P.A. Parenteau insists the Colorado Avalanche aren’t in a battle for city and state bragging rights with one of pro football’s top teams. But both have plenty to cheer about so far in 2013.
Prior to Thursday night’s 4-2 home loss against the Detroit Red Wings, the Avalanche, guided by great goaltending, solid defence, and a top-flight offence, all under the watchful eye of their fiery first-year coach Patrick Roy, had been sheer perfection.
Their National Football League counterparts, the Denver Broncos, are experiencing similar such success, flashing a 6-1 record, (they suffered their first defeat of the season last Sunday at Indianapolis) piling up points at will, while stamping themselves as major Super Bowl contenders.
“Well, we’d have some pretty big shoes to fill when you look at what those guys have done,” said the 30-year-old Parenteau. “I’m a huge football fan and it’s great to see the Broncos doing well. I haven’t been to any of their games yet this year, but I follow them all the time.”
Make no mistake, though. The Avalanche have been a crowd-pleasing act themselves, a team that has missed the playoffs the past three campaigns and who were anything but a consensus pick to make the post-season in 2013-14.
Parenteau, who signed with the Avs as a free agent last July, saw things much differently long before the puck dropped on their first game in October.
“I knew we’d have a good start, it was just something I was certain of when I thought about things in the summer,” said the native of Hull, Quebec. “There was a real sense of us feeling, ‘We’ve had enough,’ in terms of not being in the playoffs.”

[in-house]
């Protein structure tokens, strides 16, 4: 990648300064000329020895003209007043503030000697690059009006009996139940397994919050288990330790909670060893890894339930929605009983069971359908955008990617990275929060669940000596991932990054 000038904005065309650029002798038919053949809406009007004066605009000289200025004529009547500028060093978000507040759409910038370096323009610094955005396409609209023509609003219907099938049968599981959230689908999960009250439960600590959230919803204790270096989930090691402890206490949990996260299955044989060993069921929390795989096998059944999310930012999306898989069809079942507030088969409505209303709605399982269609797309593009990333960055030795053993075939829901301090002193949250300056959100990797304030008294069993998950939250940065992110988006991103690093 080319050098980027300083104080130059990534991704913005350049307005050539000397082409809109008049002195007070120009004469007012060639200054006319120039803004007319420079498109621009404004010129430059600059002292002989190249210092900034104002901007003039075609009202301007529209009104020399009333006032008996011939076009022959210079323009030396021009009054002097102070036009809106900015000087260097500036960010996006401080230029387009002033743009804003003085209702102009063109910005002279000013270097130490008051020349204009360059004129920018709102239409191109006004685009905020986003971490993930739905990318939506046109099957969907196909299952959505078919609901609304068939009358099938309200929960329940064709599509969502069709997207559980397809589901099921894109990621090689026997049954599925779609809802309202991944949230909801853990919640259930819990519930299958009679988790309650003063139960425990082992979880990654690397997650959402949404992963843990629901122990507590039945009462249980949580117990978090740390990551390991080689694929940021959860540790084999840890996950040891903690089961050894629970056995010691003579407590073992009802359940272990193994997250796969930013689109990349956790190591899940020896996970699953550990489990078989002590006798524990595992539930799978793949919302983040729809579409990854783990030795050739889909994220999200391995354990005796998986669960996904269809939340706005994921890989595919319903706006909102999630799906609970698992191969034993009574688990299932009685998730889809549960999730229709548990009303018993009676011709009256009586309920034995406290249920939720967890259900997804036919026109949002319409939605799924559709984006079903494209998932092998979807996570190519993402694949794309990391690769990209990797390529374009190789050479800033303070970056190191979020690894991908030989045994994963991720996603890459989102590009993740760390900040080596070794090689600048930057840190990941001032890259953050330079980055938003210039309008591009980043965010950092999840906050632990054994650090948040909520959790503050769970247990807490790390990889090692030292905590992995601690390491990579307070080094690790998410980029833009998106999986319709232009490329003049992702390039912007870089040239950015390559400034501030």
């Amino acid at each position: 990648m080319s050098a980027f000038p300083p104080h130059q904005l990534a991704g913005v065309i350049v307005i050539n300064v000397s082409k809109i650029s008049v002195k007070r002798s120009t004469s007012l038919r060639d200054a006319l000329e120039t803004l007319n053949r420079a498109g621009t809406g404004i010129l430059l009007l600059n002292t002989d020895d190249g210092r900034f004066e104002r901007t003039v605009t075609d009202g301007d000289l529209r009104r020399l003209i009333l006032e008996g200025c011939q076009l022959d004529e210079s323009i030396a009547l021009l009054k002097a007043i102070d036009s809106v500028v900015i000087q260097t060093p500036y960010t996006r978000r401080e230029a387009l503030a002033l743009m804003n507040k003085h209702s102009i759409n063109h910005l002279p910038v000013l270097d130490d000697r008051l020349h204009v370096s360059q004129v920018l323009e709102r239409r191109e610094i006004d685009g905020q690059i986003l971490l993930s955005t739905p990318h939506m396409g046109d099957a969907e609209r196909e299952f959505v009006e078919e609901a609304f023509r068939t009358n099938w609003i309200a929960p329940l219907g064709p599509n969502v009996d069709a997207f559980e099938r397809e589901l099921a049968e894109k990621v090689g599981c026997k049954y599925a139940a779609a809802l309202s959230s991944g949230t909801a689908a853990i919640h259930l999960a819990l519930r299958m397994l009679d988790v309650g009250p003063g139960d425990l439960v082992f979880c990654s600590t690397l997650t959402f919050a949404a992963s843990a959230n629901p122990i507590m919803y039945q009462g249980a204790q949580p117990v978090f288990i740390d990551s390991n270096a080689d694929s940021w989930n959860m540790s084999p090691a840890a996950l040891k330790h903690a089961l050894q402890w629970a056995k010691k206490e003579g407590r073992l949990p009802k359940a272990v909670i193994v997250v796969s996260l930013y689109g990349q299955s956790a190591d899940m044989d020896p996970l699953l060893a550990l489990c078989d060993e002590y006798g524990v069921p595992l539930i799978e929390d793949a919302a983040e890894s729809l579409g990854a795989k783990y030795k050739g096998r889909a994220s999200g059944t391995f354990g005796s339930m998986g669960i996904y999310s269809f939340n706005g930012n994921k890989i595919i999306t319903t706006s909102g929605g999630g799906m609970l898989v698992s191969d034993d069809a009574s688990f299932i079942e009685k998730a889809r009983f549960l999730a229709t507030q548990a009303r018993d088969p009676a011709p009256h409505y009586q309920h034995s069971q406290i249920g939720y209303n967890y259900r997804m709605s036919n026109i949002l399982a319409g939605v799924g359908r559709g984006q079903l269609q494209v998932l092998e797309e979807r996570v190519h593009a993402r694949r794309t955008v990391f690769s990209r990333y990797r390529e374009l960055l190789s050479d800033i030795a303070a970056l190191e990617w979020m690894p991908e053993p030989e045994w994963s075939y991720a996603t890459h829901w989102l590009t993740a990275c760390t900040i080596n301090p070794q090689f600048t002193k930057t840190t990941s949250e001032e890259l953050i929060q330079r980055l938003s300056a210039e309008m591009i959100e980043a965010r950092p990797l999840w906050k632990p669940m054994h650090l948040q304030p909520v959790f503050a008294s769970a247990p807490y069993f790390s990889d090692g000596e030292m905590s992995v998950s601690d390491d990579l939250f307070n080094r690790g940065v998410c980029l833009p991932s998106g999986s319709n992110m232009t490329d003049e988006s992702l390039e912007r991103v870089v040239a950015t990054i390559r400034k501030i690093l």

If Colorado had flown under the hockey radar prior to the season, they are no longer unknown, with a record of 8-1. The same can be said of Parenteau, who had 43 points, including 18 goals, in 48 games last season.
So far, the right-winger has seven points over the Avs first nine games. He’s more comfortable, however, talking about team success.
“Our battle level has been strong so far,” offered the 264th overall selection of Anaheim in 2001. “Our confidence level is getting stronger every day.”
A 3-2 win over Western Conference rival Dallas, in Parenteau’s estimation, was one of their most meaningful to date.
“We didn’t play our best game,” he recalled. “We gave up more scoring chances than we generated. But we stayed with it. Varly (goaltender Semyon Varlamov) stood on his head. We found a way to win. Last year, I guarantee you we would have lost that game.”
Parenteau also couldn’t be more pleased with the man calling the shots behind the bench, one of the game’s most decorated netminders and a Hall of Fame inductee.
“I remember going to the Montreal Forum with my dad and seeing him play,” recalled Parenteau, of Roy, who won 551 games and four Stanley Cups over his storied career. “I was a huge fan. He was unbelievable. But it’s different now. He’s my coach.”
Despite his ultra-competitive nature, Roy is well-liked by the players.
“He’s a good guy and he has a good sense of humour,” said Parenteau. “He has one way to approach things. Every one of us, we just want to keep things going.”
Which is exactly what you want to hear if you happen to be a fan of the Denver sporting scene, gridiron, ice, or both.